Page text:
Essence Fest, for those who don't know, is the largest event celebrating African-American culture and music in the US; sort of a SXSW for the R&B crowd. To give you an idea, Beyonce headlined at the Superdome this year. The main concerts are at the 'Dome, but events are held all around town during the week. Not being too big into R&B, a little into jazz, it was somewhat of a surprise that I'd be watching my nephew, Eliot Guerin, take the stage at Essence Fest. It was even more of a surprise that he'd be trading keys with a celebrity.
Now, he didn't play the Superdome, of course. But on July 4th, the festival held a large outdoor "Family Reunion Day" which took up all of Woldenburg Park on the riverfront, and featured its own music: Biz Markie and Doug E. Fresh among others on the bigger stages. But there was a smaller stage set up, at which my nephew and some friends had arranged a gig for an impromptu jazz combo they had set up.
I already knew my nephew was a damn good piano player. He studies jazz at NOCCA (New Orleans Center for the Creative Arts), and he gets better every time I see him play. He's already at least comparable to a young kid named Harry Connick, Jr., whom I saw play at my company's Christmas dinner when he was about Eliot's age (17). But his bandmates, most current or recent products of the NOCCA jazz department, were each accomplished in their own right - drummer Darryl Staves (18) is going to Berklee College of Music, LaTasha Bundy on trumpet studies jazz at Tulane, Noah Albright (17) was on bass, Jeffery Miller (17) on trombone, and Morgan Guerin (16) on sax. Morgan is the son of noted NOLA bassist Roland Guerin, who is - as far as I know - no relation to my dad of the exact same name (or Eliot, or me)... but hey, it was Family Reunion Day!
So listening to great music by a bunch of young jazz cats on the riverfront in NOLA was good enough for me on this steamy July 4th. But then Davell Crawford showed up. Crawford is known as the Piano Prince of New Orleans, "the embodiment of every New Orleans music legend that has ever lived, from Jelly Roll Morton to Dr. John, from Mahalia and Satchmo, to James Booker and Professor Longhair, all rolled up into one musical ball of fire".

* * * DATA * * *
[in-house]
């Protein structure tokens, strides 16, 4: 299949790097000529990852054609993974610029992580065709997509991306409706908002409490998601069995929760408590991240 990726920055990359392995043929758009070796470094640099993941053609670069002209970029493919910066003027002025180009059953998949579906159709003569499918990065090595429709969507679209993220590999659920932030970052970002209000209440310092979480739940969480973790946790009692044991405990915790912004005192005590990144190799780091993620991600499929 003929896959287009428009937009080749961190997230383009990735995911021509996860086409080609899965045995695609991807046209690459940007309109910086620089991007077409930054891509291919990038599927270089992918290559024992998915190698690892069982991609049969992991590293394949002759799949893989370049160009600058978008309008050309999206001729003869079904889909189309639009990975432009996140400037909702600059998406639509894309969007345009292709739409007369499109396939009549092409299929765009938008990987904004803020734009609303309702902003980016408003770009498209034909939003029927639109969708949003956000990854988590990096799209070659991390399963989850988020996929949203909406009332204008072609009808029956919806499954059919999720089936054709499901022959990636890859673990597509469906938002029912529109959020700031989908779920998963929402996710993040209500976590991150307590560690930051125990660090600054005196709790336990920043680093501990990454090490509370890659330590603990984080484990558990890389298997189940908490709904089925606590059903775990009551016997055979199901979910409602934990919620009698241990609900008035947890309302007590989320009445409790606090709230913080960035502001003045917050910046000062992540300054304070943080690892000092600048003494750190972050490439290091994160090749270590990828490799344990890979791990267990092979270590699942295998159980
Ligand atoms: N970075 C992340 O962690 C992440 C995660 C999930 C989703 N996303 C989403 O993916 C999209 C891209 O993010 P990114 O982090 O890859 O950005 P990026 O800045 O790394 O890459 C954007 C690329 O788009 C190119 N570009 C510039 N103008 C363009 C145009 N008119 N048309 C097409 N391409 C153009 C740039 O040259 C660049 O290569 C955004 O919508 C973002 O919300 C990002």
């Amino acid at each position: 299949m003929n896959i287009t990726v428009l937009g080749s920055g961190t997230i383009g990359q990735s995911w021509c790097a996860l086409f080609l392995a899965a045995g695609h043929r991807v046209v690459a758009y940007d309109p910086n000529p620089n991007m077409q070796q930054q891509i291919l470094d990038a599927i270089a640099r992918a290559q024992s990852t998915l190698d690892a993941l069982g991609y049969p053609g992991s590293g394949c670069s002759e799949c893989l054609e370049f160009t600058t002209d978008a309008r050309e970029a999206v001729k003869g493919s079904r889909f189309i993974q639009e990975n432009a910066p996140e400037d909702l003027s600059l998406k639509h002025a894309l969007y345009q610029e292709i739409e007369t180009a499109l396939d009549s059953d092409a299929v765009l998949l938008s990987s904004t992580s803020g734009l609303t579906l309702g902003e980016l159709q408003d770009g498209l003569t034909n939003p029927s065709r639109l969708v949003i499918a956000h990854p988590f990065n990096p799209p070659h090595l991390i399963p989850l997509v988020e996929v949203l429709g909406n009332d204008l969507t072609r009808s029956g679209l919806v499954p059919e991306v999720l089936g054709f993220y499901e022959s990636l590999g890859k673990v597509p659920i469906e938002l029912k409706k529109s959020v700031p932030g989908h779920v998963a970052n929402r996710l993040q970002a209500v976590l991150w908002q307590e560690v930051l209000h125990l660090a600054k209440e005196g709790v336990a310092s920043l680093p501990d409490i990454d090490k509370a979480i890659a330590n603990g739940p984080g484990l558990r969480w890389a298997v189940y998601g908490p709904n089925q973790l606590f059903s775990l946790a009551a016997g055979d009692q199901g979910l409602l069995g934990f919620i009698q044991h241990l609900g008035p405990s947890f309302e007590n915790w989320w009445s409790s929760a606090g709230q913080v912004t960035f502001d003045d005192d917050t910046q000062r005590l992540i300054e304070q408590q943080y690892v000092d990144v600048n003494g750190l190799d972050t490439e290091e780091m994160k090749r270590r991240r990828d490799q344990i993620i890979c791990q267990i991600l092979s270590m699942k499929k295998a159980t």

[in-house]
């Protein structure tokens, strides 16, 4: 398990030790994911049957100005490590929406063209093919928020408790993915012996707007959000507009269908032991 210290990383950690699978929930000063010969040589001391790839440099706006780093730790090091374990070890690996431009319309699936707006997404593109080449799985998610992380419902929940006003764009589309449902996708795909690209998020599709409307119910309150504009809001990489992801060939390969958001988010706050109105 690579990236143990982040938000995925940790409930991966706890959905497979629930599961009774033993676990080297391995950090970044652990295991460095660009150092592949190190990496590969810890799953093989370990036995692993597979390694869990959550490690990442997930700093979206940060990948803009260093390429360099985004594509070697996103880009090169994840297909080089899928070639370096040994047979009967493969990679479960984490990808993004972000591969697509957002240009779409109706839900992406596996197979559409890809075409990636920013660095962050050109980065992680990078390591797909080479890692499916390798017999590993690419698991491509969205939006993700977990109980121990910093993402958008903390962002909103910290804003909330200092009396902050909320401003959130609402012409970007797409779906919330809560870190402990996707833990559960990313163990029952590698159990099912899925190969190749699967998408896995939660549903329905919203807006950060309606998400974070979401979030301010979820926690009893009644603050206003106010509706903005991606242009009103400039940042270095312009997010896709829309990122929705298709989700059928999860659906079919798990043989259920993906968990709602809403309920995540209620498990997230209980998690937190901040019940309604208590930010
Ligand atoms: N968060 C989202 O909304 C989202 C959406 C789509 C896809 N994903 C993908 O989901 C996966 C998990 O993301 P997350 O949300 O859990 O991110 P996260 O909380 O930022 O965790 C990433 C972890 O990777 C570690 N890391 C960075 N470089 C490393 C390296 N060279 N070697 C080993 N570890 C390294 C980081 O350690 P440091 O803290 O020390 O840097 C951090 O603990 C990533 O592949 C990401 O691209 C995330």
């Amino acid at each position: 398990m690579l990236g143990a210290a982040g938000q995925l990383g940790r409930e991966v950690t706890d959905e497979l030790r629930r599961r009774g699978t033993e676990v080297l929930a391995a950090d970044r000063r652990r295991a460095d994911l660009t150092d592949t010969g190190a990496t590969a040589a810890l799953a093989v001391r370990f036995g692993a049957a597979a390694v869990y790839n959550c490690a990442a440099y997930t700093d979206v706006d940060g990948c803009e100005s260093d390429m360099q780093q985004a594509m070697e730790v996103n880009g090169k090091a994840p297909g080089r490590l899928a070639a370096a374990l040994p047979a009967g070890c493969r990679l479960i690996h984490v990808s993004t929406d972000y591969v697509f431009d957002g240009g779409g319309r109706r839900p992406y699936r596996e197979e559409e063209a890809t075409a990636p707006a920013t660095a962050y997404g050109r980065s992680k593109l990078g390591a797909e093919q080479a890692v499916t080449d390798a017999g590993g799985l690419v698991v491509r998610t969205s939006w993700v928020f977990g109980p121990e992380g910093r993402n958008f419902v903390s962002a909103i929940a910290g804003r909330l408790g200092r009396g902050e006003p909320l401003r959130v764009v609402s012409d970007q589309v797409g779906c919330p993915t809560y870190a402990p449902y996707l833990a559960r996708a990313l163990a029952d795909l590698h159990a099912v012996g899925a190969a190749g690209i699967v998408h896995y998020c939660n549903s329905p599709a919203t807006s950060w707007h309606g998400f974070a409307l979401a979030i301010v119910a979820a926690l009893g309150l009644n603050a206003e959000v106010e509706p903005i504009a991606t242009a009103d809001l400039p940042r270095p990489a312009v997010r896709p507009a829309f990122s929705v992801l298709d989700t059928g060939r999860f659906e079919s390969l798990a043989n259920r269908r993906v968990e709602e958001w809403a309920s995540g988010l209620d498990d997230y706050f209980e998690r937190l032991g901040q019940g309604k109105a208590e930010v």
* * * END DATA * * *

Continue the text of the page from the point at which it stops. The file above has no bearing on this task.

This kind of thing happens in New Orleans, you understand. Just the other night (a couple of nights before he played an ampitheater here in the Triangle), Robert Plant showed up and did an impromptu set at BJ's, a local dive in the Big Easy.
So Crawford shows up, chillin' with blonde mohawk and stars & striped shorts, befitting the day. He watches the kids for awhile, and then asks to sit in. The fun begins. He works the crowd, sings along, and starts trading keys with my nephew! They take turns, Eliot takes it in, and shows a little of his own stuff. Davell gives each member a chance to solo and shine. He's a big benefactor of music education, and has made appearances at various jazz camps around town. But this was no humdrum school exercise. It was an on-the-fly jam session, as no doubt Davell often took part in with his elders -- his family -- when he was coming up. He talked about how this was what jazz was all about, a bunch of people who didn't even know each other, some very young, some older, gettin' together and makin' it happen... just jamming.
Then, it got really good. Crawford called out: "Might-aaayy cooty fiyo!" The opening chant to the Mardi Gras Indian classic Indian Red. After a mixed response, he called again:
"Might-aaayy cooty fiyo!!"
"Hey la hey, hey la hey!"
"Here come the Big Chief, Big Chief,
Big Chief of the Nation
Wild, wild creation
He won't bow down, down to the ground
Oh how I LOVE to hear him call Indian red!"
After the chant, he challenged the band, saying "everybody from NOLA should know how to play this song", then slipped behind the keyboard and dove into the classic, Iko Iko!
Oh, you know that song. Even if you're NOT from New Orleans.
But see, Davell Crawford KNOWS that song. His grandfather was James "Sugar Boy" Crawford, who was responsible for the classic Jock-A-Mo (aka Iko Iko) in 1954. So when I say this was an impromptu jam/lesson just like the lessons Crawford probably had growing up, I mean EXACTLY like the lessons he had growing up: same song, same place, same damned bloodline... but with new blood.
And this band of young artists clearly DID knew how to play this song (and everything else they played that day), trading rhythms and solos with a New Orleans jazz great, giving as good as they got. Davell even gave up his seat to Eliot, letting him close it out on keys! (video below)
So what I'd expected was a little outing to see family and take in the Quarter on my last day in town. What I got instead was an improvised melding of old and new, modern and traditional, by a group of very talented musicians doing their thing along the shores of the Mighty Mississippi, among a sea of families, food, culture, and in the sweltering heat.
Pretty much what's been going on in New Orleans for centuries.
Tradition continues, right before our eyes, and moves forward. The vibes and the heart and the soul pass on. The lifeblood of a nation, generations old, picks up and mixes with the flotsam and jetsam of new generations. And the river flows downstream.